• 2016 AA Editor Search
  • Get Ready for the Annual Meeting

    From t-shirts to journals, 2014 Annual Meeting Gear Shop Now
  • Open Anthropology
  • Latest AAA Podcast

  • Enter your email address to subscribe to this blog and receive notifications of new posts by email.

    Join 17,783 other followers

Three days, two rooms, one house

Today’s guest blog post is by Shirley J. Fiske (Chair of AAA Global Climate Change Task Force*).

Photograph by William Geogheghan. Front row from left: Lisa Lucero, Sarah Strauss, Heather Lazrus. Second row: Carole L. Crumley, Kathleen Galvin, Richard Wilk. Third row: Susan Crate. Fourth row: Shirley J. Fiske, Ben Orlove, Anthony Oliver-Smith. Photo by Bill Geoghegan. Photo courtesy School for Advanced Research GCCTF member, George Luber was not able to attend due to the government shutdown.

Front row from left: Lisa Lucero, Sarah Strauss, Heather Lazrus. Second row: Carole L. Crumley, Kathleen Galvin, Richard Wilk. Third row: Susan Crate. Fourth row: Shirley J. Fiske, Ben Orlove, Anthony Oliver-Smith.
Photo by Bill Geoghegan.
Photo courtesy School for Advanced Research.

Looking back at the end of the week, we want to capture the feeling and substance of the three-day short seminar of the AAA’s Global Climate Change Task Force (GCCTF) in Santa Fe, New Mexico. A compressed time period with intense discussion, seamlessly flowing between the two main rooms in the School for Advanced Research (SAR) Douglas Schwartz Seminar House—the dining area and the adjacent seminar room. The GCCTF was hosted by the School for Advanced Research to work out the approaches, complexities and details for the task force report on anthropological perspectives on climate change to the AAA, due in 2014.

Over the past year, the task force prepared white papers on the issues where anthropology connects to climate change and climate change policy—e.g., adaptation, resilience, vulnerability, lessons from our collective ancestors, the drivers and impacts of climate change. Papers were presented, discussed and critiqued. Ideas challenged. Assumptions laid bare. Intensity exemplifies our interaction. These discussions feed into our review of climate change anthropology and provide guidance for the future report.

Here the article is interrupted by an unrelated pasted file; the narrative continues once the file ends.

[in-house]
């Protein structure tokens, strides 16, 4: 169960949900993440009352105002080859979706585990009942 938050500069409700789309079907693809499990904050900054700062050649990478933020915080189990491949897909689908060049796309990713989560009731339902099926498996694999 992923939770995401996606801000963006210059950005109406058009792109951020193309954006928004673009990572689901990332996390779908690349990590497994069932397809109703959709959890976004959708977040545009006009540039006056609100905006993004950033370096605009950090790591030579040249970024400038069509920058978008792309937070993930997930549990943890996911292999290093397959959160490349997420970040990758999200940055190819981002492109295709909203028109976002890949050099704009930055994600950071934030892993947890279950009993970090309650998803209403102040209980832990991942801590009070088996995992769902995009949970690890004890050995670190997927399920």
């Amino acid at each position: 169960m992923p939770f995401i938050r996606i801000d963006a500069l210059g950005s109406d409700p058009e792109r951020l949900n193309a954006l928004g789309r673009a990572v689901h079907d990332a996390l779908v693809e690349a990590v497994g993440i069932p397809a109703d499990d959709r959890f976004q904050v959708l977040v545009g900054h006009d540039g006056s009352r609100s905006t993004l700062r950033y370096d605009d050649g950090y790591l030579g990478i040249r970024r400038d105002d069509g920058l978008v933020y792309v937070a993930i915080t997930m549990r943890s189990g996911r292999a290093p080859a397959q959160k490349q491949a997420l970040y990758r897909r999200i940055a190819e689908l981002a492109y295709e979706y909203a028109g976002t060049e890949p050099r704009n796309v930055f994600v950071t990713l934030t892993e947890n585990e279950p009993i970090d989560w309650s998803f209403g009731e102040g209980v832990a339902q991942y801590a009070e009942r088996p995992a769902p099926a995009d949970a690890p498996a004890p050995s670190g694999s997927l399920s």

Concentration. Challenge in finding common ground. Across our different perspectives we debated the key messages and common themes to anthropological studies of climate change—the primacy of context, the value of diversity, the importance of scales—geospatial and temporal—community and holism. We looked for key messages, themes, foundations, and Eureka moments. Comparability. Iterative drafts. These are all phrases and thoughts that members expressed at the end of the final day.

Release. Thanks to the expertise of our members we had yoga, stretching, and self-reflection. We got rain (much needed in Santa Fe). We had humor, from folk rap to folk tales to punctuate our day. Totally spontaneous. We rotated the facilitators each day and provided opportunity for multiple leadership.

“Talk sleep eat—sleep—eat—talk—eat—sleep.” New Mexican red chili. The sun, and rain, in the interior courtyard of the adobe Seminar House. The setting in the Seminar House at SAR channels our predecessors – Margaret Mead, Lewis Binford, Richard Fox, and Gordon Wiley, among many others. The photographs in previous seminars at SAR line the hallways.

We came to a mutual agreement on next steps, massive revisions, key messages and themes. We will keep the momentum going, expand our outreach, and encourage our colleagues in anthropology and other disciplines to recognize that cultures are always changing and to focus on the environmental justice aspects of the phenomena of climate change. The SAR seminar allowed us to develop the guiding document that we are tasked with producing in a more robust and deliberative manner, reflecting perspectives drawn from across the discipline and profession of anthropology.

We gratefully acknowledge the support of the School for Advanced Research, the Atlantic Philanthropies, and the AAA, which made the seminar possible.

*The members of the AAA Global Climate Change Task Force are: Shirley J Fiske (Chair), Carole Crumley, Susan Crate, Kathleen Galvin, Heather Lazrus, George Luber (unable to participate at SAR due to the federal government shutdown), Lisa Lucero, Anthony Oliver-Smith, Ben Orlove, Sarah Strauss, and Richard Wilk.

AAA Member Honored with IMA Outstanding Achievement Award

 Congratulations to John Kantner, Vice President of the School for Advanced Research (SAR), and team received the “Outstanding Achievement” award from Interactive Media Awards (IMA). IMA is a competition that recognizes the highest standards of excellence in website design and development.

“It’s an honor to have our work recognized by the Interactive Media Awards. We feel strongly that our projects are world-class examples of how the Internet can be used to share our programs with a global audience,” said Kantner.

Follow

Get every new post delivered to your Inbox.

Join 17,783 other followers